Early Recruiting Steps Determine If Candidates Want to Work at Your Firm

Revelation! Did you know that two thirds (67 percent) of candidates decide on whether they would accept a job at a firm prior to their first interview? Recruiting leaders who have long treated all recruiting steps equally now need to rethink that approach.

Rethinking is required because we now know that the first two steps (the initial communication and the first meeting with the candidate) have a disproportionate impact on a candidate’s decision on whether they would or wouldn’t accept a position. Once a top candidate decides they wouldn’t accept an offer, they are likely to drop out of the hiring process. And unfortunately, because most firms don’t track the number of top candidates who drop out of their hiring process, most recruiting leaders will never know the many negative recruiting impacts and the tremendous costs resulting from poorly designed initial recruiting steps.

Candidates Make Surprisingly Early Decisions on a Firm

Many in recruiting mistakenly assume that candidates wait until the end of the hiring process until they decide whether they want to work at a particular firm. So you might be surprised to learn that powerful candidate research by Robert Half reveals that only 9 percent of candidates wait until their interviews are completed to make a job acceptance decision. And only 7 percent of candidates withhold their decision until the contract negotiation phase. That means that 74 percent of candidates make “I do / I don’t want this position” decision by the time that five minutes have elapsed during their first interview. Below are some amazing data points covering early candidate decision-making.

  • 20 percent of prospects know if they are interested in the first communication with the recruiter.
  • 47 percent of candidates decide whether they would accept a position straight after their initial meeting with a representative of the firm.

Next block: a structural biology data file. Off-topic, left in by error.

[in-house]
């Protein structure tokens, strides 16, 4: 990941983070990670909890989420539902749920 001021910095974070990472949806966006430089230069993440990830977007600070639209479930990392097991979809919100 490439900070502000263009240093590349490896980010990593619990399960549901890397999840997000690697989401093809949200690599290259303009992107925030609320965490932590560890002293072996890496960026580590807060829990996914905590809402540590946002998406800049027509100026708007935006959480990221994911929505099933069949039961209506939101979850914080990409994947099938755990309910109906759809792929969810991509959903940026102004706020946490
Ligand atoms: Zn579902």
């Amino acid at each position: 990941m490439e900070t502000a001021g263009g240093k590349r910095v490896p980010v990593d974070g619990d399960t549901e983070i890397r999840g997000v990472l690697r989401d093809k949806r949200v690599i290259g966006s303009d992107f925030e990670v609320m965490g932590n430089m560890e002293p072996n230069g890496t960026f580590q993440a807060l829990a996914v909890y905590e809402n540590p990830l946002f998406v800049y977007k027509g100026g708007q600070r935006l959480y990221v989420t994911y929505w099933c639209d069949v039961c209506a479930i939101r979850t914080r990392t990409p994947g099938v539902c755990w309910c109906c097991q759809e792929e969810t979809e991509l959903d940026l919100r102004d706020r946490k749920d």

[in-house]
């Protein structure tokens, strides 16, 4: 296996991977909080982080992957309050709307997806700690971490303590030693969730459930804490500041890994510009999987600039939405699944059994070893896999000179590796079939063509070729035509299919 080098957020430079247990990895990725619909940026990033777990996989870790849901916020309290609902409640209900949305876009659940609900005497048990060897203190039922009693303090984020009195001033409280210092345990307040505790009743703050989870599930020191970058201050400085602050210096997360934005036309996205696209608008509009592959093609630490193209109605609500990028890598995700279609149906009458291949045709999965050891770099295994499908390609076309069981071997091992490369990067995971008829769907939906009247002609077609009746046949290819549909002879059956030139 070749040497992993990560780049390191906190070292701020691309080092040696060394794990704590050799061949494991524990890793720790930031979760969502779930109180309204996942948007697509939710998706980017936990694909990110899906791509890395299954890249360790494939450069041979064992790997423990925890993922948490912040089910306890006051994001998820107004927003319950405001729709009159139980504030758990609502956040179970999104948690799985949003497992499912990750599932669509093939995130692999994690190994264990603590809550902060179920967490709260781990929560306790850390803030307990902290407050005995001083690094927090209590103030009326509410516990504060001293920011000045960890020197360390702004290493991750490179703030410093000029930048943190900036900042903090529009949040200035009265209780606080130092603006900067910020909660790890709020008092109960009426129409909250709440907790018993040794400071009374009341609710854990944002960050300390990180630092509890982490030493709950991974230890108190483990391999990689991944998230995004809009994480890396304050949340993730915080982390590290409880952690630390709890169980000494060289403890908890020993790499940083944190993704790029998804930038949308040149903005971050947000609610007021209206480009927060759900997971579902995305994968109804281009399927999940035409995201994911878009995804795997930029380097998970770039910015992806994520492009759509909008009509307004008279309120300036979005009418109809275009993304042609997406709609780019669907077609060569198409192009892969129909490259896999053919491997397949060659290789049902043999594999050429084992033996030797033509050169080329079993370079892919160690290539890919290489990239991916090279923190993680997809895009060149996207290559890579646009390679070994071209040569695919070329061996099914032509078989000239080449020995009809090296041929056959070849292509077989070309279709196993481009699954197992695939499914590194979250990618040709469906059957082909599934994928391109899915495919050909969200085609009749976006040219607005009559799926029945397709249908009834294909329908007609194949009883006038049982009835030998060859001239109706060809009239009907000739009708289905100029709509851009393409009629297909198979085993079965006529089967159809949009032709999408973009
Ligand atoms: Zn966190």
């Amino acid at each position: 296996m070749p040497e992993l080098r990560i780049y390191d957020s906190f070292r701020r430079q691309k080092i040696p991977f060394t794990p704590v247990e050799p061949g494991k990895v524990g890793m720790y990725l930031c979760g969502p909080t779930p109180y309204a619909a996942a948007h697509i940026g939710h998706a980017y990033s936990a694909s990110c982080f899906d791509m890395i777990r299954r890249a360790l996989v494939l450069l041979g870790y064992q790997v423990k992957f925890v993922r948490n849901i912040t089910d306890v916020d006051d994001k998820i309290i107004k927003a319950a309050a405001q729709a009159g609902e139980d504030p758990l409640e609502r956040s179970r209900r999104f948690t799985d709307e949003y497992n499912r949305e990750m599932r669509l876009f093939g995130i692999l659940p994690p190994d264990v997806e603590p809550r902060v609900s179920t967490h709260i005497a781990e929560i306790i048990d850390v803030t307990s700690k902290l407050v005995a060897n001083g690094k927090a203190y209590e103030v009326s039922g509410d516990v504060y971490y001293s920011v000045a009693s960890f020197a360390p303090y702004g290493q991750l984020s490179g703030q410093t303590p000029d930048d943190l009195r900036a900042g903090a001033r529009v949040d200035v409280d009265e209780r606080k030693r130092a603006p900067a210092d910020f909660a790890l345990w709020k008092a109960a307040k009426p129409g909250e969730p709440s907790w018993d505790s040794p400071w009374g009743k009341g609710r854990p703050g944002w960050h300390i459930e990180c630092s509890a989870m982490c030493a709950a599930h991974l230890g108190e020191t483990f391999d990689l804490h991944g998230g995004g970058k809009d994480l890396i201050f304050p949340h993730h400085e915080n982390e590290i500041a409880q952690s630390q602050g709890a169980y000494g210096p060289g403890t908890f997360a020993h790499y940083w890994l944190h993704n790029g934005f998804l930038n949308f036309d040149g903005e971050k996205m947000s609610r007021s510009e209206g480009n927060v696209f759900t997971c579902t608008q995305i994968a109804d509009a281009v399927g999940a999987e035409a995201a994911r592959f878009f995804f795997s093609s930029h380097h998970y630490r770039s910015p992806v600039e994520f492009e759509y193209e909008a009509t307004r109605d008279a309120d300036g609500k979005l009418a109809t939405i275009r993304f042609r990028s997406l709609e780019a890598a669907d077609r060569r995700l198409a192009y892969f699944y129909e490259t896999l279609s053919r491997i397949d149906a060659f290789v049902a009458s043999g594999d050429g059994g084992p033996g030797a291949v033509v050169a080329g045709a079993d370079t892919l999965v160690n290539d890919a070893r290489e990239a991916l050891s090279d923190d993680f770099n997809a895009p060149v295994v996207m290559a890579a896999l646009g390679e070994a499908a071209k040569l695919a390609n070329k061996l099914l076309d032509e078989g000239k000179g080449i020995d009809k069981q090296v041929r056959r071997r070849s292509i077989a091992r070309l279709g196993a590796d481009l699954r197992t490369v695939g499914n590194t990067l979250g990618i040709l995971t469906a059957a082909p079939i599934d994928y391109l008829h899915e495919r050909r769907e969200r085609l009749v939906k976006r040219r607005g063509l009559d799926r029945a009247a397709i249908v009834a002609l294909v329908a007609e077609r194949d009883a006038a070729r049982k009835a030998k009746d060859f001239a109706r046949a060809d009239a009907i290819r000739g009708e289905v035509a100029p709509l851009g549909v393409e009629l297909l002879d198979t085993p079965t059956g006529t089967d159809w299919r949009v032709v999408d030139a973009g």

• 7 percent of the still undecided candidates decide within the first five minutes of the initial interview.
  • 9 percent of the remaining candidates decide after they have completed subsequent interviews.
  • 7 percent decide during the contract negotiation phase.

Focus on Early Candidate Impressions if You Want Them to Remain in Your Hiring Process

Historically, most firms have emphasized the “selling stage” at the end of the recruiting process. However, based on the above compelling data, equal emphasis on selling should be placed at the beginning. Recruiting leaders must now realize that if they don’t excite candidates early on, they will simply drop out of a firm’s hiring process. So, if you know or suspect that your firm is experiencing a high dropout rate of top candidates, here are some action steps that you should consider.

  • Educate hiring managers and recruiters on the impacts of the initial recruiting steps — Recruiters and hiring managers traditionally focus their selling efforts toward the end of the hiring process. Before you can get them to change, you need to convince them of the high importance of these early steps. However, because economic costs are so important to hiring managers, recruiting leaders should also work with the CFO’s office to calculate the tremendous cost of losing these valuable individuals for preventable reasons. Once hiring managers learn the economic costs of early dropouts, their behavior changes quickly.
  • Use data to craft your initial communications — because 20 percent of applicants determine their future interest based on the initial contact with the firm. So rather than allowing recruiters to use their intuition, they must be provided with templates and data that explains what must be in the initial communications to excite potential applicants. Firms must also educate recruiters on the factors in initial communications that potentially turn off applicants (like spamming prospects, generic messaging, and not focusing on prospect interests and needs).
  • Apply data to the design of the initial meeting — Almost half decide whether they will accept a job based on their initial meeting with representatives of the firm. So rather than the current ad-hoc approach, data must also be applied to the design of this first meeting. Recruiting leaders must ensure that this initial meeting covers the key factors that have been proven to excite candidates during this phase. That includes determining whether the most successful initial meetings should be on the phone or in person when it should be held, who should attend, and the content of that meeting.